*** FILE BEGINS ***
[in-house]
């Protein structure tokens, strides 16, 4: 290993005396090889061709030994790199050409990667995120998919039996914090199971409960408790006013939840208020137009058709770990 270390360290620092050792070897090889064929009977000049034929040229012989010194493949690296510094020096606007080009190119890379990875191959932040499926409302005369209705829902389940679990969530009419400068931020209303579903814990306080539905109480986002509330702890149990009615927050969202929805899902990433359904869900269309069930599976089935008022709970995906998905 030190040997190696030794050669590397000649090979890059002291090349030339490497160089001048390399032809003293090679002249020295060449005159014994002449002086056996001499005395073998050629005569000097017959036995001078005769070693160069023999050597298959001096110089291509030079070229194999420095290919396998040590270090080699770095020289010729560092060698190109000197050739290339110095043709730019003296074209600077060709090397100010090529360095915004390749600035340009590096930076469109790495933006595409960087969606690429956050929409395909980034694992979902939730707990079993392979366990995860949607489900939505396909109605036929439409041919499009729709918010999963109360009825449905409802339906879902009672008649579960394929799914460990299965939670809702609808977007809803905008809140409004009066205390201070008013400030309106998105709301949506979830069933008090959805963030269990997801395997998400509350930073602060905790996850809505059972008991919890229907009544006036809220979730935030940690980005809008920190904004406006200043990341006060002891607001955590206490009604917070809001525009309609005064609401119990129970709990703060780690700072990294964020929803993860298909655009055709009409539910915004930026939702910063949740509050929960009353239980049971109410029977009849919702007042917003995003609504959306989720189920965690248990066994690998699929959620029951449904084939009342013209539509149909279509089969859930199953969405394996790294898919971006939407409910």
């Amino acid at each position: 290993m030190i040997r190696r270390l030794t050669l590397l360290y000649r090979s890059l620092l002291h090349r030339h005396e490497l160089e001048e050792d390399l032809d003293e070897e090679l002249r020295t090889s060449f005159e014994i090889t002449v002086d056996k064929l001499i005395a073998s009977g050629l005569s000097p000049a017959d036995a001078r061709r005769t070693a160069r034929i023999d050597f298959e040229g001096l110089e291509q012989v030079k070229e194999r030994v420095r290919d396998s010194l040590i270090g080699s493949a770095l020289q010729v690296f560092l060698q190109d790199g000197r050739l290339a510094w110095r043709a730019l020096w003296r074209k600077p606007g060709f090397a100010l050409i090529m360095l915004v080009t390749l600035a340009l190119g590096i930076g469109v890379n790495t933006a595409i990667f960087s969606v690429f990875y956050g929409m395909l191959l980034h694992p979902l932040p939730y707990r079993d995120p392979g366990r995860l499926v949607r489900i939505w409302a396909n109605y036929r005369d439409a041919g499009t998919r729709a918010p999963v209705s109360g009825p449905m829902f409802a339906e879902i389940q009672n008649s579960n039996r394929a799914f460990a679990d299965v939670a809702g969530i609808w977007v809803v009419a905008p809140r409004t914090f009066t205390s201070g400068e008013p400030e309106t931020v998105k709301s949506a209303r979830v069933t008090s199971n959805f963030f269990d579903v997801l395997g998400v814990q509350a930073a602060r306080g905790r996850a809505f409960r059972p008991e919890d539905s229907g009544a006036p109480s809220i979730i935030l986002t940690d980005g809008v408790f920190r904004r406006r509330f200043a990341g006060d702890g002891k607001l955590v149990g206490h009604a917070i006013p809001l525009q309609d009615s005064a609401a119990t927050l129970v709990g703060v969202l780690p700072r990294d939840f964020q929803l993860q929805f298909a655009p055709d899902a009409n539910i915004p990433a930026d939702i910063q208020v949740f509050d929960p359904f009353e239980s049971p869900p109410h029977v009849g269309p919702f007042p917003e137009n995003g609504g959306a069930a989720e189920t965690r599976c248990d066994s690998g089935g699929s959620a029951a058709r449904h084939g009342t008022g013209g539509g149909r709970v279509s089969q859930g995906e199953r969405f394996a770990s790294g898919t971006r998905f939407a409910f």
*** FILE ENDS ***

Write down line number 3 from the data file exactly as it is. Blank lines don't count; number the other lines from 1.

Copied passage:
């Amino acid at each position: 290993m030190i040997r190696r270390l030794t050669l590397l360290y000649r090979s890059l620092l002291h090349r030339h005396e490497l160089e001048e050792d390399l032809d003293e070897e090679l002249r020295t090889s060449f005159e014994i090889t002449v002086d056996k064929l001499i005395a073998s009977g050629l005569s000097p000049a017959d036995a001078r061709r005769t070693a160069r034929i023999d050597f298959e040229g001096l110089e291509q012989v030079k070229e194999r030994v420095r290919d396998s010194l040590i270090g080699s493949a770095l020289q010729v690296f560092l060698q190109d790199g000197r050739l290339a510094w110095r043709a730019l020096w003296r074209k600077p606007g060709f090397a100010l050409i090529m360095l915004v080009t390749l600035a340009l190119g590096i930076g469109v890379n790495t933006a595409i990667f960087s969606v690429f990875y956050g929409m395909l191959l980034h694992p979902l932040p939730y707990r079993d995120p392979g366990r995860l499926v949607r489900i939505w409302a396909n109605y036929r005369d439409a041919g499009t998919r729709a918010p999963v209705s109360g009825p449905m829902f409802a339906e879902i389940q009672n008649s579960n039996r394929a799914f460990a679990d299965v939670a809702g969530i609808w977007v809803v009419a905008p809140r409004t914090f009066t205390s201070g400068e008013p400030e309106t931020v998105k709301s949506a209303r979830v069933t008090s199971n959805f963030f269990d579903v997801l395997g998400v814990q509350a930073a602060r306080g905790r996850a809505f409960r059972p008991e919890d539905s229907g009544a006036p109480s809220i979730i935030l986002t940690d980005g809008v408790f920190r904004r406006r509330f200043a990341g006060d702890g002891k607001l955590v149990g206490h009604a917070i006013p809001l525009q309609d009615s005064a609401a119990t927050l129970v709990g703060v969202l780690p700072r990294d939840f964020q929803l993860q929805f298909a655009p055709d899902a009409n539910i915004p990433a930026d939702i910063q208020v949740f509050d929960p359904f009353e239980s049971p869900p109410h029977v009849g269309p919702f007042p917003e137009n995003g609504g959306a069930a989720e189920t965690r599976c248990d066994s690998g089935g699929s959620a029951a058709r449904h084939g009342t008022g013209g539509g149909r709970v279509s089969q859930g995906e199953r969405f394996a770990s790294g898919t971006r998905f939407a409910f």